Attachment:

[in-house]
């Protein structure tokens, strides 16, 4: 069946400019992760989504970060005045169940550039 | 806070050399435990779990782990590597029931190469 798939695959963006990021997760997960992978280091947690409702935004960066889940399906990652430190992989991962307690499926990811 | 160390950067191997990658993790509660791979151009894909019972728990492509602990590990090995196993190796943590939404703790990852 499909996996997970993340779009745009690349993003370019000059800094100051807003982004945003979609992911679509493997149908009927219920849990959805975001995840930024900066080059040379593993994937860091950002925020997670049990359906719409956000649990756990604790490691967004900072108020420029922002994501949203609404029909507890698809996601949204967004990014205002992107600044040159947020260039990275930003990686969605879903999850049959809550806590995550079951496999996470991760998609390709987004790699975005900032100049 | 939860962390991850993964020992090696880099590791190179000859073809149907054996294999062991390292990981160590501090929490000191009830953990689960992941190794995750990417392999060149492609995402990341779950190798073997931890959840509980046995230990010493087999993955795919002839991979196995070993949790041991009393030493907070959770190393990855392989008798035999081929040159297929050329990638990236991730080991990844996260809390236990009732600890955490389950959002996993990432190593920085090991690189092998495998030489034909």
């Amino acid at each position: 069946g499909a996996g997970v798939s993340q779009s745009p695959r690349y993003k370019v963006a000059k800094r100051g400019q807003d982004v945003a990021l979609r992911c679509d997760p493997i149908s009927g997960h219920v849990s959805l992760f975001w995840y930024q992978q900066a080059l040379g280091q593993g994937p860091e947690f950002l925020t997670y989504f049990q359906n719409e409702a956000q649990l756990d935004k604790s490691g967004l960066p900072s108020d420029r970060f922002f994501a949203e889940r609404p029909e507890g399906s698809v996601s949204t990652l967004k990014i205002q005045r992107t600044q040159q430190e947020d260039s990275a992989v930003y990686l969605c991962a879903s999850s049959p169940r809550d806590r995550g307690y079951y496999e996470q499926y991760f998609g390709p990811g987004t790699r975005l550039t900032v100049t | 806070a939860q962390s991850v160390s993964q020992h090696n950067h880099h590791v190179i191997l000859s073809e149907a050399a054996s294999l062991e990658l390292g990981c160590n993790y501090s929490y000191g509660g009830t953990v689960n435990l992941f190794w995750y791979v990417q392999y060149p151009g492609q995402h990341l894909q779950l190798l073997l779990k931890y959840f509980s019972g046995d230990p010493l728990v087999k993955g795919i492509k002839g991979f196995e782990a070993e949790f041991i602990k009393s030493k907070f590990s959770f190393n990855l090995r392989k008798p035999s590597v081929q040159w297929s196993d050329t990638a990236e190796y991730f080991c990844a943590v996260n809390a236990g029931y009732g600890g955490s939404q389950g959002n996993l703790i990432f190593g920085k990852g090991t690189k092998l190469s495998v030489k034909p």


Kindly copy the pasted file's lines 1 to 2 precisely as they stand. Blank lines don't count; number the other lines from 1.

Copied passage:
[in-house]
């Protein structure tokens, strides 16, 4: 069946400019992760989504970060005045169940550039 | 806070050399435990779990782990590597029931190469 798939695959963006990021997760997960992978280091947690409702935004960066889940399906990652430190992989991962307690499926990811 | 160390950067191997990658993790509660791979151009894909019972728990492509602990590990090995196993190796943590939404703790990852 499909996996997970993340779009745009690349993003370019000059800094100051807003982004945003979609992911679509493997149908009927219920849990959805975001995840930024900066080059040379593993994937860091950002925020997670049990359906719409956000649990756990604790490691967004900072108020420029922002994501949203609404029909507890698809996601949204967004990014205002992107600044040159947020260039990275930003990686969605879903999850049959809550806590995550079951496999996470991760998609390709987004790699975005900032100049 | 939860962390991850993964020992090696880099590791190179000859073809149907054996294999062991390292990981160590501090929490000191009830953990689960992941190794995750990417392999060149492609995402990341779950190798073997931890959840509980046995230990010493087999993955795919002839991979196995070993949790041991009393030493907070959770190393990855392989008798035999081929040159297929050329990638990236991730080991990844996260809390236990009732600890955490389950959002996993990432190593920085090991690189092998495998030489034909």